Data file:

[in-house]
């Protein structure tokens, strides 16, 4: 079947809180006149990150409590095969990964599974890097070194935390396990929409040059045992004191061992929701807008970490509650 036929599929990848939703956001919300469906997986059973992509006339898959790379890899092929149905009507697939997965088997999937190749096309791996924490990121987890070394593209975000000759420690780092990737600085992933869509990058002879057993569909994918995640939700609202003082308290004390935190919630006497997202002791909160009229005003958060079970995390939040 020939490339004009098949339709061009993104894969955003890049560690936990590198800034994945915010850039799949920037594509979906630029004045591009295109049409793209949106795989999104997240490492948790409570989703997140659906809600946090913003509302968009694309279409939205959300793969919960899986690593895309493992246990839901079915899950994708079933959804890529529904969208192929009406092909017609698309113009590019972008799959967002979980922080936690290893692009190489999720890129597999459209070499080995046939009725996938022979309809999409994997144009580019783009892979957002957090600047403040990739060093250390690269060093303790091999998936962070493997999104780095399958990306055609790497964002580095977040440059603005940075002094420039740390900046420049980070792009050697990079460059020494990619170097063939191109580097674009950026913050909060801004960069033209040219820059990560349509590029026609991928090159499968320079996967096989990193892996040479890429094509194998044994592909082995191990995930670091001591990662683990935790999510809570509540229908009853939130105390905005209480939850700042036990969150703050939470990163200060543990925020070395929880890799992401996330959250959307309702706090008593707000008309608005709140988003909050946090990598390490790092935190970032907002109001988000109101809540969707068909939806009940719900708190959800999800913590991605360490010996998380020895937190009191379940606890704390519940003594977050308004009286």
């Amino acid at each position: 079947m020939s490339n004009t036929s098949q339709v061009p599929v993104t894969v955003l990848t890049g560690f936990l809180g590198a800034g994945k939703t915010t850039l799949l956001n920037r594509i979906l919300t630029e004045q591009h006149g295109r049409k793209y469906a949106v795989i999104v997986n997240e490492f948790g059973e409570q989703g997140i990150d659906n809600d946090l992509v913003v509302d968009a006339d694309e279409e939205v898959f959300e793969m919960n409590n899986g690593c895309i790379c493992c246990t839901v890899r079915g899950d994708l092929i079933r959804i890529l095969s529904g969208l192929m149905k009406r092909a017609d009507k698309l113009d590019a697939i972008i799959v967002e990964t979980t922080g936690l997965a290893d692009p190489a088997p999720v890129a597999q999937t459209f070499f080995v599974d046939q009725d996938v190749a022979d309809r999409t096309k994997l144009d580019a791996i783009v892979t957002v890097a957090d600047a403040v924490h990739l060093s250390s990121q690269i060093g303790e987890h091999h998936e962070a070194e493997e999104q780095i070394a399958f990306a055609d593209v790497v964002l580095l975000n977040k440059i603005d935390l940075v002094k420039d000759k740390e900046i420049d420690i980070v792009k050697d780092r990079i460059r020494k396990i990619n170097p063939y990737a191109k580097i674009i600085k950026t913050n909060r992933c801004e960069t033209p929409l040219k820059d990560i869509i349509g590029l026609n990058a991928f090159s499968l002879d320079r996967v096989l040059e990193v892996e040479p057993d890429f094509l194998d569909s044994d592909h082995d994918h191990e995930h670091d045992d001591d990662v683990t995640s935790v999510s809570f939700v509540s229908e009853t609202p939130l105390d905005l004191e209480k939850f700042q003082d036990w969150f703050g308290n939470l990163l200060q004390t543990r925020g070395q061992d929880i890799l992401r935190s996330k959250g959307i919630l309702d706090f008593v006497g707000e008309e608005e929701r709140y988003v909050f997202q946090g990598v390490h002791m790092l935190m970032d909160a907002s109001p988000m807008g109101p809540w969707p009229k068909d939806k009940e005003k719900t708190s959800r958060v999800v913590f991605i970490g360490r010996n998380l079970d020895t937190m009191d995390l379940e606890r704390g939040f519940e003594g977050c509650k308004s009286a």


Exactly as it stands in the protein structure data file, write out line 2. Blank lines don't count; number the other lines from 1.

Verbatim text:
């Protein structure tokens, strides 16, 4: 079947809180006149990150409590095969990964599974890097070194935390396990929409040059045992004191061992929701807008970490509650 036929599929990848939703956001919300469906997986059973992509006339898959790379890899092929149905009507697939997965088997999937190749096309791996924490990121987890070394593209975000000759420690780092990737600085992933869509990058002879057993569909994918995640939700609202003082308290004390935190919630006497997202002791909160009229005003958060079970995390939040 020939490339004009098949339709061009993104894969955003890049560690936990590198800034994945915010850039799949920037594509979906630029004045591009295109049409793209949106795989999104997240490492948790409570989703997140659906809600946090913003509302968009694309279409939205959300793969919960899986690593895309493992246990839901079915899950994708079933959804890529529904969208192929009406092909017609698309113009590019972008799959967002979980922080936690290893692009190489999720890129597999459209070499080995046939009725996938022979309809999409994997144009580019783009892979957002957090600047403040990739060093250390690269060093303790091999998936962070493997999104780095399958990306055609790497964002580095977040440059603005940075002094420039740390900046420049980070792009050697990079460059020494990619170097063939191109580097674009950026913050909060801004960069033209040219820059990560349509590029026609991928090159499968320079996967096989990193892996040479890429094509194998044994592909082995191990995930670091001591990662683990935790999510809570509540229908009853939130105390905005209480939850700042036990969150703050939470990163200060543990925020070395929880890799992401996330959250959307309702706090008593707000008309608005709140988003909050946090990598390490790092935190970032907002109001988000109101809540969707068909939806009940719900708190959800999800913590991605360490010996998380020895937190009191379940606890704390519940003594977050308004009286």